IHP news 504: NCDs

By on January 11, 2019

JECH – Effect of increasing the price of sugar-sweetened beverages on alcoholic beverage purchases: an economic analysis of sales data

D Quirmach, R Smith et al; https://jech.bmj.com/content/72/4/324

Taxing soft-drinks may reduce their purchase, but assessing the impact on health demands wider consideration on alternative beverage choices. Effects on alcoholic drinks are of particular concern, as many contain similar or greater amounts of sugar than soft-drinks and have additional health harms. Changes in consumption of alcoholic drinks may reinforce or negate the intended effect of price changes for soft-drinks.”

Results & conclusion: “An increase in the price of high-sugar drinks leads to an increase in the purchase of lager, an increase in the price of medium-sugar drinks reduces purchases of alcoholic drinks, while an increase in the price of diet/low-sugar drinks increases purchases of beer, cider and wines. Overall, the effects of price rises are greatest in the low-income group. … …Increasing the price of soft-drinks may change purchase patterns for alcohol. Increasing the price of medium-sugar drinks has the potential to have a multiplier-effect beneficial to health through reducing alcohol purchases, with the converse for increases in the price of diet-drinks. Although the reasons for such associations cannot be explained from this analysis, requiring further study, the design of fiscal interventions should now consider these wider potential outcomes.”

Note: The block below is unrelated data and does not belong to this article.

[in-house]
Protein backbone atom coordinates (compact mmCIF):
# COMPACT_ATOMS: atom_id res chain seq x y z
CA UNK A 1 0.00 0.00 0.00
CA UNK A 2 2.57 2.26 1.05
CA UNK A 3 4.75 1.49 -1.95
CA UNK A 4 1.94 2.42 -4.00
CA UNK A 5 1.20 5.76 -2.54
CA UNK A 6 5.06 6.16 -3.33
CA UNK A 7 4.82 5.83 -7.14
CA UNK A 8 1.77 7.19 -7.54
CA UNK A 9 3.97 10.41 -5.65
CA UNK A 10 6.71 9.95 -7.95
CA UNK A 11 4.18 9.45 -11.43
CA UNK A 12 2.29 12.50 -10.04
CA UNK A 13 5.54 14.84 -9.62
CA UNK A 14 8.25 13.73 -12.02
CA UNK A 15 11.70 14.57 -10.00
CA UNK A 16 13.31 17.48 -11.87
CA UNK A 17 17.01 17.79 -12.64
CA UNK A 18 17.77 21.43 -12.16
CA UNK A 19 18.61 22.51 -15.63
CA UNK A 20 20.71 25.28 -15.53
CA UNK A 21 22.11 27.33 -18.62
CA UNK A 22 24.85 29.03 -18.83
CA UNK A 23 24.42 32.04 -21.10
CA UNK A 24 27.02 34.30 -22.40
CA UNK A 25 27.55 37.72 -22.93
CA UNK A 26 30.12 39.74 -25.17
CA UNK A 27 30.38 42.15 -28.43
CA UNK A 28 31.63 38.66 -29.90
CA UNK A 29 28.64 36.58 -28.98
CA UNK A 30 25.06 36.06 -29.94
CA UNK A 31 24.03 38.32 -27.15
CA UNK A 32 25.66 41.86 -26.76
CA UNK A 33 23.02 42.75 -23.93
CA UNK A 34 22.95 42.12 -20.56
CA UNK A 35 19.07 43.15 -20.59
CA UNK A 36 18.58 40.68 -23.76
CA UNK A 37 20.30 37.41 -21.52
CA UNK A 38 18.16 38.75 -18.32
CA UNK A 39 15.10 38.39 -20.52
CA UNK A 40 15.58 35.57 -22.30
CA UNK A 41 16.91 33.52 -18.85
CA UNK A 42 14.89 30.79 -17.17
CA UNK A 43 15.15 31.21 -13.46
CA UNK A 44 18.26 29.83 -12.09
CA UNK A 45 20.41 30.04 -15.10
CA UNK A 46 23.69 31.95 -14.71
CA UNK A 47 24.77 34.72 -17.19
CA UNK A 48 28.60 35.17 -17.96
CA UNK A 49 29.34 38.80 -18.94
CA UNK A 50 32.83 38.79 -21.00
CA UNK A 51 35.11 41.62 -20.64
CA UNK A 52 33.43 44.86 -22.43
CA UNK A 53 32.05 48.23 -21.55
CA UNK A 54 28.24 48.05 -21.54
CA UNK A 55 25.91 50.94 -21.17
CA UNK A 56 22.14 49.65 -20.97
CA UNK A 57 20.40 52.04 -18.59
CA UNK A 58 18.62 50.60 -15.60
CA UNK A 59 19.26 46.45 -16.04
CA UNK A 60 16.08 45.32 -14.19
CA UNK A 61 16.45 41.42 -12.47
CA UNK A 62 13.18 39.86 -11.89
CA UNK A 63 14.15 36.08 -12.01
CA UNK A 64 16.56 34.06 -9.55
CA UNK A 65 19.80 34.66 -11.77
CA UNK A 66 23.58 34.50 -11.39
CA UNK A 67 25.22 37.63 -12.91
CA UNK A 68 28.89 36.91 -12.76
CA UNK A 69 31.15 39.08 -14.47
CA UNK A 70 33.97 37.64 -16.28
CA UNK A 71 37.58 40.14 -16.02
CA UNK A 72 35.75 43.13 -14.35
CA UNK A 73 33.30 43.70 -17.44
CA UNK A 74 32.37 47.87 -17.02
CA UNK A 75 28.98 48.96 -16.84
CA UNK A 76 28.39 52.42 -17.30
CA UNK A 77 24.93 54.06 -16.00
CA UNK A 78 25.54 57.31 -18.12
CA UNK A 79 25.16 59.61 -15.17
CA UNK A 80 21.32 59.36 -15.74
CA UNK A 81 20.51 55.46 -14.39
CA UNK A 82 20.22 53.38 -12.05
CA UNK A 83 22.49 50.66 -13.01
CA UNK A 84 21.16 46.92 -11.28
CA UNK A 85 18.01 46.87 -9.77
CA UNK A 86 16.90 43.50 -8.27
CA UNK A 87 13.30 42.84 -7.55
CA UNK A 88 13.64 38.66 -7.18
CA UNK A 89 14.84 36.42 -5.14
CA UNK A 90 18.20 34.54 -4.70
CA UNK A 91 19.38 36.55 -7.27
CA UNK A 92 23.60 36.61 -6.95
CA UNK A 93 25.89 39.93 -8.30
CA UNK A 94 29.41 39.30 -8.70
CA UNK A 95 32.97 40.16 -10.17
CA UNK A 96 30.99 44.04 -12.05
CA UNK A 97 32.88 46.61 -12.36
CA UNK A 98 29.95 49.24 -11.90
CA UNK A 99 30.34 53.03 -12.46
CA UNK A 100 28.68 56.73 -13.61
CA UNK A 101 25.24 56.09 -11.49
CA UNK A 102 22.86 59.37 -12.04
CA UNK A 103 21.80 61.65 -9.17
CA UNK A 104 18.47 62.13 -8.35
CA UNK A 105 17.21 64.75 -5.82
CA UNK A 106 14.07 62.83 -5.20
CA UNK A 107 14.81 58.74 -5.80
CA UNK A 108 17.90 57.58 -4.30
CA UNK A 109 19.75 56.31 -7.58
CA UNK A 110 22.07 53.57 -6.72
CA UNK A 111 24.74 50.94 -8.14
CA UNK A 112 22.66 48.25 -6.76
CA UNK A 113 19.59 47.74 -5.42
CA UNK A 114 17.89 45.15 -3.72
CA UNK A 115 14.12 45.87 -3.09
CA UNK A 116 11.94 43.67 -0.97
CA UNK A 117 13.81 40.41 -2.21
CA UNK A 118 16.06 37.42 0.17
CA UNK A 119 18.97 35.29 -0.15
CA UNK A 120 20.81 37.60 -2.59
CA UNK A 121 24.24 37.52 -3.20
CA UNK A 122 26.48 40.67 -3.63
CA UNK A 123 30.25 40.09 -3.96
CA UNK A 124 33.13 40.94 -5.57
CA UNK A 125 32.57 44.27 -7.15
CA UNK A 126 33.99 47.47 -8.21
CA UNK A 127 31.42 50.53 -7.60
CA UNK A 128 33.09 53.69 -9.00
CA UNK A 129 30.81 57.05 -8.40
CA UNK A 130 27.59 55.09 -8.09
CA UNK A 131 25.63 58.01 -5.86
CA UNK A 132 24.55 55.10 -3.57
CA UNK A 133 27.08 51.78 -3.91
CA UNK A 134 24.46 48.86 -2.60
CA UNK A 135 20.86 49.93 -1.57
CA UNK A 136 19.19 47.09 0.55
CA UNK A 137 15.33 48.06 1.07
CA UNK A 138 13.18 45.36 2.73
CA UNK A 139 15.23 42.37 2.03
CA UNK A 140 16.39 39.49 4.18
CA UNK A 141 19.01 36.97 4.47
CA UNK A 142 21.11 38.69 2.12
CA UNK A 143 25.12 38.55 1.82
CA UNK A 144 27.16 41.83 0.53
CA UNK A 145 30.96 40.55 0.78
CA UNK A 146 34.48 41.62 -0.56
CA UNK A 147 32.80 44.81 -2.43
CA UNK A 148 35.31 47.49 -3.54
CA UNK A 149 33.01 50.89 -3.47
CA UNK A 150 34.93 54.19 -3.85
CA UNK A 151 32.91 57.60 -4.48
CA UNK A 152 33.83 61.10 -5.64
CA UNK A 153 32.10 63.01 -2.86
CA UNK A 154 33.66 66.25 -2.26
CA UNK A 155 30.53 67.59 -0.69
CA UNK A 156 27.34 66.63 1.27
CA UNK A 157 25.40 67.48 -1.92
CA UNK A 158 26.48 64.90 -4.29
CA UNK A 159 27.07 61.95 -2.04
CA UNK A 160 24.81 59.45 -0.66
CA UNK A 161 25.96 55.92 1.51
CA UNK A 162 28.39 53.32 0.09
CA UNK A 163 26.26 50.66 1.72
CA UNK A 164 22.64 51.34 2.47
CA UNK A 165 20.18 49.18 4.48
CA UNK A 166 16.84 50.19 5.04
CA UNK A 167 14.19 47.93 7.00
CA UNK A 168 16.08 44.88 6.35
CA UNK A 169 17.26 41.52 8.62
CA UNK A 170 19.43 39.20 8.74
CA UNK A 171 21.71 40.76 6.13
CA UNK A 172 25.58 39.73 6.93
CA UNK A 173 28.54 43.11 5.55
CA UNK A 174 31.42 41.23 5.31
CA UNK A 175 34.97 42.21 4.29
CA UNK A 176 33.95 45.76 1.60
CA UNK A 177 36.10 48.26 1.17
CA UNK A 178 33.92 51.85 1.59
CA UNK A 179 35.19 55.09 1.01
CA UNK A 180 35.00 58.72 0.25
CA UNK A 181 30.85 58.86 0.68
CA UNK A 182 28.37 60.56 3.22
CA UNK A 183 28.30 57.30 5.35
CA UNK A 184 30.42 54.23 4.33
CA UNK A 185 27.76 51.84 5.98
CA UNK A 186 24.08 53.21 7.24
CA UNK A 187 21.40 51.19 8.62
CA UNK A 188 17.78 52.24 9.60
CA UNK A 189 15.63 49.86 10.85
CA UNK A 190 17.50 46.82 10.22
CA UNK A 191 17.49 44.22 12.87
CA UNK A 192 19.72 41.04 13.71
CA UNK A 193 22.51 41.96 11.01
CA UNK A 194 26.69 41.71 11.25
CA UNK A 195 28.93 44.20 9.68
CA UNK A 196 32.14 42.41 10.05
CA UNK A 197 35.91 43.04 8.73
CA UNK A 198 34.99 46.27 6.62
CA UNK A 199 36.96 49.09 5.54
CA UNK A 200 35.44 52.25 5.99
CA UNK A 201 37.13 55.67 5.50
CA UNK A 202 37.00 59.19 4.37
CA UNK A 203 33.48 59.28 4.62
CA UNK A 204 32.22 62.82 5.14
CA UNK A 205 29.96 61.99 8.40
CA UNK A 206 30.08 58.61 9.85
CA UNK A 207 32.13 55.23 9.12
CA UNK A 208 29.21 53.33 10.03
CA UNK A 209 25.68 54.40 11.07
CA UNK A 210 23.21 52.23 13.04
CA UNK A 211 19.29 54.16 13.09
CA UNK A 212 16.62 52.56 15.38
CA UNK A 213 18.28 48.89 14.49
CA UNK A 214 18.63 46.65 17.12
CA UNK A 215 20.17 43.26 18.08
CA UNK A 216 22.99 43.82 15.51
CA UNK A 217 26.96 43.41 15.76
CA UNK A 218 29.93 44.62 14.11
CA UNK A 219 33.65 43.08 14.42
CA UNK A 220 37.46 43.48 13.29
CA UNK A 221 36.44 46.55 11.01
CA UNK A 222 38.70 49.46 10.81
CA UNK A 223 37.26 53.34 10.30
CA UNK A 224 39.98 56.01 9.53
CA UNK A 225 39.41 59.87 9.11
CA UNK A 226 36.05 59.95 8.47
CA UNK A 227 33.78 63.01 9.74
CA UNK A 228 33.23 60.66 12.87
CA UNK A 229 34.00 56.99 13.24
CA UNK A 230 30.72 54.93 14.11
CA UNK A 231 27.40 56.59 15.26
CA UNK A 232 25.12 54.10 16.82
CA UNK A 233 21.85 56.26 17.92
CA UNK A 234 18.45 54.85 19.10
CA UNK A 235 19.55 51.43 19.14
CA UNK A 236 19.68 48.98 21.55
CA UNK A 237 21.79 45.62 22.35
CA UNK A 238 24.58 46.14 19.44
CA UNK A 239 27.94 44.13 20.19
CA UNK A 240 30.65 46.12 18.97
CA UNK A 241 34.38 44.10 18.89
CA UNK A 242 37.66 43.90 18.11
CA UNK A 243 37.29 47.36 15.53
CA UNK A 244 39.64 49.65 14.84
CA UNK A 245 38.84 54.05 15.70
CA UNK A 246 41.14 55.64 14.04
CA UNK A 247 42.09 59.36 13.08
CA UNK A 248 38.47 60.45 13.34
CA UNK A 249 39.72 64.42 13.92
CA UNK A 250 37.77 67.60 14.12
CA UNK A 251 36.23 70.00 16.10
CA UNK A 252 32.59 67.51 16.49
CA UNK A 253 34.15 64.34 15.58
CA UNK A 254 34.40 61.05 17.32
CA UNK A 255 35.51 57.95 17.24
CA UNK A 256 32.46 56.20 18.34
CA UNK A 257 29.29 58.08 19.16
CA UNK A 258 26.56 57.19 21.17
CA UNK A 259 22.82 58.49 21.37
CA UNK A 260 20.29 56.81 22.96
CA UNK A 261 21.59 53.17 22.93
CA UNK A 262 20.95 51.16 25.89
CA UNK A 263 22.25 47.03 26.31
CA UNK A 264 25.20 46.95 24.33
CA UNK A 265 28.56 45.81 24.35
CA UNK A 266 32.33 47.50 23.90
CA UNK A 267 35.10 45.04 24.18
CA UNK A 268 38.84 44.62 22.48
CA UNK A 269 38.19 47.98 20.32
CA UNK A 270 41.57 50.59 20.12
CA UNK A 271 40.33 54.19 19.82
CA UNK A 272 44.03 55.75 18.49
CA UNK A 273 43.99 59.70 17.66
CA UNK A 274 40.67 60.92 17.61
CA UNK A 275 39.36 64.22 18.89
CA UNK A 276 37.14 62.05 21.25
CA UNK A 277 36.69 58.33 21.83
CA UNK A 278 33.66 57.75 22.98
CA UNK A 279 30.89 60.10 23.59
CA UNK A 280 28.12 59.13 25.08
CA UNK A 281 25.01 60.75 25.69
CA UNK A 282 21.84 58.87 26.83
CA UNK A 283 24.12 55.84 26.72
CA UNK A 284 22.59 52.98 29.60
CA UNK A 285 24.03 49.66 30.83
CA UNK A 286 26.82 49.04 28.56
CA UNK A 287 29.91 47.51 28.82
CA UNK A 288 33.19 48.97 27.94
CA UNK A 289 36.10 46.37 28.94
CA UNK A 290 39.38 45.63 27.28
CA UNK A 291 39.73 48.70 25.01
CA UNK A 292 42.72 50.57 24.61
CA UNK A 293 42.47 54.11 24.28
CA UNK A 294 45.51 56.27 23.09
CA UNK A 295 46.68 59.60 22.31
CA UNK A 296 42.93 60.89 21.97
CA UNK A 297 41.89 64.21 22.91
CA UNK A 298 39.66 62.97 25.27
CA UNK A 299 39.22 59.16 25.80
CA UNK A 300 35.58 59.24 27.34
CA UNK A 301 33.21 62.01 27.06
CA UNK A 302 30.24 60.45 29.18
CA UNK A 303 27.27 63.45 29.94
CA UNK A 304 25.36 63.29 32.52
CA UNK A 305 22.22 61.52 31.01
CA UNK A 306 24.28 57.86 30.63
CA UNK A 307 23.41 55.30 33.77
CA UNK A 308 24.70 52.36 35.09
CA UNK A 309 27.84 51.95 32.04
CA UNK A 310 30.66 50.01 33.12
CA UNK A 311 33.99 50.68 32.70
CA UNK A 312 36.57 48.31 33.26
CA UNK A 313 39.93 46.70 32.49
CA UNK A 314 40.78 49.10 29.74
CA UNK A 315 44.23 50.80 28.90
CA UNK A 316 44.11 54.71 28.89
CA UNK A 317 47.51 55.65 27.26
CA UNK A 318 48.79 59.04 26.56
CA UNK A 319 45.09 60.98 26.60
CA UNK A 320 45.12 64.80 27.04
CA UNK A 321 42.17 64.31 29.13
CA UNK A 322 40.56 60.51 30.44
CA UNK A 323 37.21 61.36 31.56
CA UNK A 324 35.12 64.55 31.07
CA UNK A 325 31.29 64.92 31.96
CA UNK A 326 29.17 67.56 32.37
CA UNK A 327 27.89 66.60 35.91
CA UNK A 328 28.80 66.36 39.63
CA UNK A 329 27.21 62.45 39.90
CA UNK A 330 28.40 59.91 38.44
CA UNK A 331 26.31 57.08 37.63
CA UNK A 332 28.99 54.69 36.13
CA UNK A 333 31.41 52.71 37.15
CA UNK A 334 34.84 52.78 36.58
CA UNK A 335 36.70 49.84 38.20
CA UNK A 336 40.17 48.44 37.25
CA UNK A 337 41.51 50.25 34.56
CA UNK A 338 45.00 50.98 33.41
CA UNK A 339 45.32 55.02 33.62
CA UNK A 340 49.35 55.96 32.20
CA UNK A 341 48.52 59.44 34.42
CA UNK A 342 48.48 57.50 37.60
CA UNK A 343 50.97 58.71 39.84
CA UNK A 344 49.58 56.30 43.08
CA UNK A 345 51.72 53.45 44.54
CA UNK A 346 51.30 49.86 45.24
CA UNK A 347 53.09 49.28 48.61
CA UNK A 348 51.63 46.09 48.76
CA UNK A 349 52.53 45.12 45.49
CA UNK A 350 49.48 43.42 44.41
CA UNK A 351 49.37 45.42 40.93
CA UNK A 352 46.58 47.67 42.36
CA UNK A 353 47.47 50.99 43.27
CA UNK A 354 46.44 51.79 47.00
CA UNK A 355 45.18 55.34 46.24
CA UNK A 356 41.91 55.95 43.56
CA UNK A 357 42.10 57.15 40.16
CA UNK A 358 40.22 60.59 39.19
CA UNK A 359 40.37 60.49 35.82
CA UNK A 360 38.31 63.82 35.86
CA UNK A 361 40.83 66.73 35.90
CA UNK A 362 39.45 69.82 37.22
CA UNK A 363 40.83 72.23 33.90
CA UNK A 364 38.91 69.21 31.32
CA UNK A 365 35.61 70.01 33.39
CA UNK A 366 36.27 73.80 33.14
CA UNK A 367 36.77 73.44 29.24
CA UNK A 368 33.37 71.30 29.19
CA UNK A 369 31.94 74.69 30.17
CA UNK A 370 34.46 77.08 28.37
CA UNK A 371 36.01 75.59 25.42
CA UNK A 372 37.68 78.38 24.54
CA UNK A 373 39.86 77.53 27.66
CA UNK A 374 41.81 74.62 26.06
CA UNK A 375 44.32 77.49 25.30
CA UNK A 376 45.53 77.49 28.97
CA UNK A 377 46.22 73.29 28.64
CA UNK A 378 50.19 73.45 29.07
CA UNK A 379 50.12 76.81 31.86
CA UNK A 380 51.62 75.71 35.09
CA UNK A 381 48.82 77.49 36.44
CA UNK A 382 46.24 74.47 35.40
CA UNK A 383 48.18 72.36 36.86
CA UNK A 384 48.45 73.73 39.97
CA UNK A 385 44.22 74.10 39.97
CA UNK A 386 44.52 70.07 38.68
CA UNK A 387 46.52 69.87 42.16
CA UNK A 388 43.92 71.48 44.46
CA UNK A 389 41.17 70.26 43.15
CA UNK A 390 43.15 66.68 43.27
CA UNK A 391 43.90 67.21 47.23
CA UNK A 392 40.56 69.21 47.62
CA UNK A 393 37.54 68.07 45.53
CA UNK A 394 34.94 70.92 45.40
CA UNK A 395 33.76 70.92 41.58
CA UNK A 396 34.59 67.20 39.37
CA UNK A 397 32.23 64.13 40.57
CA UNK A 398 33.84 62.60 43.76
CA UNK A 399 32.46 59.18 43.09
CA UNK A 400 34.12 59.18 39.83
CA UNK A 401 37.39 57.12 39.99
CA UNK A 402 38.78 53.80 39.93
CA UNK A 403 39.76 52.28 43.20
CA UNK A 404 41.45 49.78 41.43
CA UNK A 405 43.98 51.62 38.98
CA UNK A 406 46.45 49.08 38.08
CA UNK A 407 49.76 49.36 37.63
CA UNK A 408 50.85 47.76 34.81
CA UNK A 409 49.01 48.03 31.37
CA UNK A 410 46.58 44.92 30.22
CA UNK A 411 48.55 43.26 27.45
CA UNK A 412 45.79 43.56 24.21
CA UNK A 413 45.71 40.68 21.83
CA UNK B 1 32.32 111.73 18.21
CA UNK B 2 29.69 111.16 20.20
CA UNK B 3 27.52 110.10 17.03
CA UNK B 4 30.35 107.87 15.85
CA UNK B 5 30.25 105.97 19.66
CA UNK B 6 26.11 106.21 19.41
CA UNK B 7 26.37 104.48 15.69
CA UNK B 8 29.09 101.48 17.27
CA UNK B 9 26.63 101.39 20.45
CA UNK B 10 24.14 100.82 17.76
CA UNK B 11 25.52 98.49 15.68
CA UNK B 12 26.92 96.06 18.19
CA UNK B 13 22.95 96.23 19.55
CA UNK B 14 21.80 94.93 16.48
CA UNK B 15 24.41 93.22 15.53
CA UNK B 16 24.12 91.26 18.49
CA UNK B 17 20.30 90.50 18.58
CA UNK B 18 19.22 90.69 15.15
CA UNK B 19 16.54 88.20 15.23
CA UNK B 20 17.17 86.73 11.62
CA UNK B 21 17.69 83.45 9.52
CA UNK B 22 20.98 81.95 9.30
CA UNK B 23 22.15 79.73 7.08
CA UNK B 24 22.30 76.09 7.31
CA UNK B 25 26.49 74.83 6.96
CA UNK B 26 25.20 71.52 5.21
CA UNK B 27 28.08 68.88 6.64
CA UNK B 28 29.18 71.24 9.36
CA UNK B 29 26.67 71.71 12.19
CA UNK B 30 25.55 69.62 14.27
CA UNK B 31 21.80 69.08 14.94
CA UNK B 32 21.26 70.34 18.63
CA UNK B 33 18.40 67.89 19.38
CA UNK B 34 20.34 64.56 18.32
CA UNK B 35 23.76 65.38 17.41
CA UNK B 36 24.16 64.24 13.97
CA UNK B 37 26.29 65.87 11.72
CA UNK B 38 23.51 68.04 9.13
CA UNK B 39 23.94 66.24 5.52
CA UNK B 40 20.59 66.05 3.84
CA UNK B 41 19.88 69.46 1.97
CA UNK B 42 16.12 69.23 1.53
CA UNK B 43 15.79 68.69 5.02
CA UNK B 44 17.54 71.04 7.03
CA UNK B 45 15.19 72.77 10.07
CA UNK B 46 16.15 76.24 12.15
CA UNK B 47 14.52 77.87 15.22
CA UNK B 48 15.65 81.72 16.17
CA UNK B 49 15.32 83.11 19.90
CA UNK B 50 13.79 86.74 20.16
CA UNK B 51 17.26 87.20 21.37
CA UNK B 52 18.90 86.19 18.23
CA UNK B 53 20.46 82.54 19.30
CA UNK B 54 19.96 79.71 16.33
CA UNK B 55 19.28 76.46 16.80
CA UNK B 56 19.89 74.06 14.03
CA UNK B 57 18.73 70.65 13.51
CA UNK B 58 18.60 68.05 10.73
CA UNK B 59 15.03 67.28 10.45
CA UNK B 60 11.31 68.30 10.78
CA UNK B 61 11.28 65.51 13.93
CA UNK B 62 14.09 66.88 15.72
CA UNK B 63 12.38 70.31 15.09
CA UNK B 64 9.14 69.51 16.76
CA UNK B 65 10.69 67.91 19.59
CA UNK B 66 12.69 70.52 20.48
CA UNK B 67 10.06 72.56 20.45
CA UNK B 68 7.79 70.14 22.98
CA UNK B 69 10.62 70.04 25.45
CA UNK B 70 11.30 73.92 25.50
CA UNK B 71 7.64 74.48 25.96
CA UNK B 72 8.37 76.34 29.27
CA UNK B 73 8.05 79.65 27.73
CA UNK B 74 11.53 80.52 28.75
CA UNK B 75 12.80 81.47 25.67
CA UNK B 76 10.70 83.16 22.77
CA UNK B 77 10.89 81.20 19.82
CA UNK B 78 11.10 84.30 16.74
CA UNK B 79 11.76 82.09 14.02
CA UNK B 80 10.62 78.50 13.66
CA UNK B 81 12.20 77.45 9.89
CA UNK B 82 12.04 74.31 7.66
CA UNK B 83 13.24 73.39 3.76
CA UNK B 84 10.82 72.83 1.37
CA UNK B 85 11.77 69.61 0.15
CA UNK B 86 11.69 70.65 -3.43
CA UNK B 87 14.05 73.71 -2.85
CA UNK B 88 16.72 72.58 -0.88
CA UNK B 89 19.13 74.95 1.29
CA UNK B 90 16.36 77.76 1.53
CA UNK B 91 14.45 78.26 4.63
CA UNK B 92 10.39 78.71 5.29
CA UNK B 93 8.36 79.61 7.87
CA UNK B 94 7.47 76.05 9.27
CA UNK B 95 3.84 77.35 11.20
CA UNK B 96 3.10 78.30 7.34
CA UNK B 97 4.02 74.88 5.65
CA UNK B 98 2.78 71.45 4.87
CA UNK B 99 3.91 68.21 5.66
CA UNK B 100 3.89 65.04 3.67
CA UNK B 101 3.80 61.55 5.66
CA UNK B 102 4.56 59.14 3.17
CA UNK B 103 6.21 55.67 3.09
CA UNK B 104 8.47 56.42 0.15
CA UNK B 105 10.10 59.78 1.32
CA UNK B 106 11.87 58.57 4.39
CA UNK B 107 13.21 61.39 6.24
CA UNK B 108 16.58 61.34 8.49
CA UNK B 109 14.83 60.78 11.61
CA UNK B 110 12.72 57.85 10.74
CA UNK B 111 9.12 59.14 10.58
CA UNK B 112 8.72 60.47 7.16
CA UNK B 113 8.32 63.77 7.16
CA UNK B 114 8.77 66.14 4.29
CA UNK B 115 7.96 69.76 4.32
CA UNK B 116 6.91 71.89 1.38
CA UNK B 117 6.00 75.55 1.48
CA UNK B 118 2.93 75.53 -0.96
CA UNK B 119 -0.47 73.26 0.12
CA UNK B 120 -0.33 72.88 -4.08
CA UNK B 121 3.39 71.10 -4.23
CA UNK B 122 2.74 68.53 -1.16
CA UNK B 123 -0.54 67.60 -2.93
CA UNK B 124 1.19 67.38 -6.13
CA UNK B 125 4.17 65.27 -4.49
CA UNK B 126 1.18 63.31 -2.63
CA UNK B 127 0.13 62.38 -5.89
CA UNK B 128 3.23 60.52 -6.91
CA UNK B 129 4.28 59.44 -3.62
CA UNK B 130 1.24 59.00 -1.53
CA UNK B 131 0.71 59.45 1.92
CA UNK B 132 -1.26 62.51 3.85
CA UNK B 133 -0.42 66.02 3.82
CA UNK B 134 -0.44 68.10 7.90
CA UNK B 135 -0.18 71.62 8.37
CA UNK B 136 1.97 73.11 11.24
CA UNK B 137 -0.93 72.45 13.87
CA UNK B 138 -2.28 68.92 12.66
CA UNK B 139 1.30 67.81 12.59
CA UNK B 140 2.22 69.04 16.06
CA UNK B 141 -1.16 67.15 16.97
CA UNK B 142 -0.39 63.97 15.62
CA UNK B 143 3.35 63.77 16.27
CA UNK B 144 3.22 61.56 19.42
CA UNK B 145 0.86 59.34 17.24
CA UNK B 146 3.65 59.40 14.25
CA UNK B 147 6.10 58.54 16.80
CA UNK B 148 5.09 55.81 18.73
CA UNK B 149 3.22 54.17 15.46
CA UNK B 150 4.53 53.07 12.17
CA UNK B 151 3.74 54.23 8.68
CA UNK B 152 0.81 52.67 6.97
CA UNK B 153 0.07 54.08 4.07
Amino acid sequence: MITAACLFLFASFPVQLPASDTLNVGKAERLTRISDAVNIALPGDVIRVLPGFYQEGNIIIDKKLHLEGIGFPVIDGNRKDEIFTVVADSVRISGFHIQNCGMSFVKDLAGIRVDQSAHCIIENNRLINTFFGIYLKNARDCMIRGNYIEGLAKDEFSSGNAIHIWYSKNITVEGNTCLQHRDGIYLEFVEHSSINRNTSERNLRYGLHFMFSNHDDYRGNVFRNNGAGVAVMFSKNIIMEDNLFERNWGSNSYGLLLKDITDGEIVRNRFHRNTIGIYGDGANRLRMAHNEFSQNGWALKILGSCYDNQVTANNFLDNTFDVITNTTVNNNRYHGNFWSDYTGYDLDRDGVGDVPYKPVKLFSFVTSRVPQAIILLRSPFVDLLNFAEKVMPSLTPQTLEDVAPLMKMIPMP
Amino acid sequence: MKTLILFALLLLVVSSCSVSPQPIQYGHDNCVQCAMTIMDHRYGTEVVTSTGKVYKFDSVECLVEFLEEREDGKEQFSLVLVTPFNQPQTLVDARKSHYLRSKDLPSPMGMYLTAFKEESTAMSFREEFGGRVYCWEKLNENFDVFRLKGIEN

Lancet Editorial – Cervical cancer: unequal progress


Cervical cancer—a disease affecting more than half a million women every year—is now largely preventable. And yet despite an effective vaccine being available for more than 13 years, it still caused 270 000 deaths globally in 2015, 90% of which were in low-income and middle-income countries (LMICs). By setting out epidemiological patterns, outlining the most effective strategies for prevention, diagnosis, and treatment, and discussing ongoing research questions, a Seminar in today’s Lancet by Lynette Denny and colleagues explains why women are still contracting and dying from the disease….

Global Public Health – Ethics of mobile phone surveys to monitor non-communicable disease risk factors in low- and middle-income countries: A global stakeholder survey

J Ali et al; https://www.tandfonline.com/doi/full/10.1080/17441692.2019.1566482

“Active public health surveillance has traditionally been carried out through face-to-face household surveys or contact with providers, which can be time and resource intensive. The increasing ubiquity of mobile phones and availability of phone survey platforms provide an opportunity to explore the use of mobile phone surveys (MPS) for active disease and risk factor surveillance, including for non-communicable diseases (NCDs). Scholars are increasingly examining the ethics implications of mobile health (mHealth), but few have focused on the ethics of mHealth in low- and middle-income countries (LMICs), and even fewer on mHealth for active surveillance. Given that little is known about ethics-related attitudes and practices of stakeholders invested in the conduct and oversight of mHealth in LMICs, we undertook a cross-sectional global stakeholder survey of ethics-related issues implicated by active observational MPS, with a contextual frame of monitoring NCD risk factors in LMICs…”